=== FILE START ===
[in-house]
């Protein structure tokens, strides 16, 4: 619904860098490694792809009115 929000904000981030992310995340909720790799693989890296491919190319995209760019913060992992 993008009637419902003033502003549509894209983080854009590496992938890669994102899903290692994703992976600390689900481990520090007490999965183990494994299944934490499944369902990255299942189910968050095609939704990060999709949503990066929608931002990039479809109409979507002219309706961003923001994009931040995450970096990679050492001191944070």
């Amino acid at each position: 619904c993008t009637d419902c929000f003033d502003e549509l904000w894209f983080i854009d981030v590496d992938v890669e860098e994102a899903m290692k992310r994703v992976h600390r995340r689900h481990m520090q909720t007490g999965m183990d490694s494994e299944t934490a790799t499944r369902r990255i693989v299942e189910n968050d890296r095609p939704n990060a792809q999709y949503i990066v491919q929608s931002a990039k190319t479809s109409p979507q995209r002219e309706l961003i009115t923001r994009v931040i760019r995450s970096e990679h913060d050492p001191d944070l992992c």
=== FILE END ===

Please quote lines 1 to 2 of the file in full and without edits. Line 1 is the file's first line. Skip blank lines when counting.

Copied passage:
[in-house]
């Protein structure tokens, strides 16, 4: 619904860098490694792809009115 929000904000981030992310995340909720790799693989890296491919190319995209760019913060992992 993008009637419902003033502003549509894209983080854009590496992938890669994102899903290692994703992976600390689900481990520090007490999965183990494994299944934490499944369902990255299942189910968050095609939704990060999709949503990066929608931002990039479809109409979507002219309706961003923001994009931040995450970096990679050492001191944070």